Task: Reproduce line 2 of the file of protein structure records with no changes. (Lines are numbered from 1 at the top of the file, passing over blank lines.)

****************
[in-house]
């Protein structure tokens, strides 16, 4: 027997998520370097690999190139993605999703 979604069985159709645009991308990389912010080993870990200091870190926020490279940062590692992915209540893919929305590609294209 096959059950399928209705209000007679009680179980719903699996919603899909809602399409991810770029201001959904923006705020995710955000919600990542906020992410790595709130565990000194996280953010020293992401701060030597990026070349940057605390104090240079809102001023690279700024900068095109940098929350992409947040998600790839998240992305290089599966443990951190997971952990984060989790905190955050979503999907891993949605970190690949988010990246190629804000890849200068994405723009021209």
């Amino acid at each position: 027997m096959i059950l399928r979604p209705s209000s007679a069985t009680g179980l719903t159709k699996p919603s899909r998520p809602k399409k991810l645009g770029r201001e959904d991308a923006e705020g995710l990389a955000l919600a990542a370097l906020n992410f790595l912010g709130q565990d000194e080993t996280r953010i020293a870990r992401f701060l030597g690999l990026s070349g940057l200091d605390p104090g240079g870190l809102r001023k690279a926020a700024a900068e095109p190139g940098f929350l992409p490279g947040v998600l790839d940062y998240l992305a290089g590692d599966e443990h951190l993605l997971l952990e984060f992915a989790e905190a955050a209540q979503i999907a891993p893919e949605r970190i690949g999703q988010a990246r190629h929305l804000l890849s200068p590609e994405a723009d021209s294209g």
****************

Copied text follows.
């Protein structure tokens, strides 16, 4: 027997998520370097690999190139993605999703 979604069985159709645009991308990389912010080993870990200091870190926020490279940062590692992915209540893919929305590609294209 096959059950399928209705209000007679009680179980719903699996919603899909809602399409991810770029201001959904923006705020995710955000919600990542906020992410790595709130565990000194996280953010020293992401701060030597990026070349940057605390104090240079809102001023690279700024900068095109940098929350992409947040998600790839998240992305290089599966443990951190997971952990984060989790905190955050979503999907891993949605970190690949988010990246190629804000890849200068994405723009021209």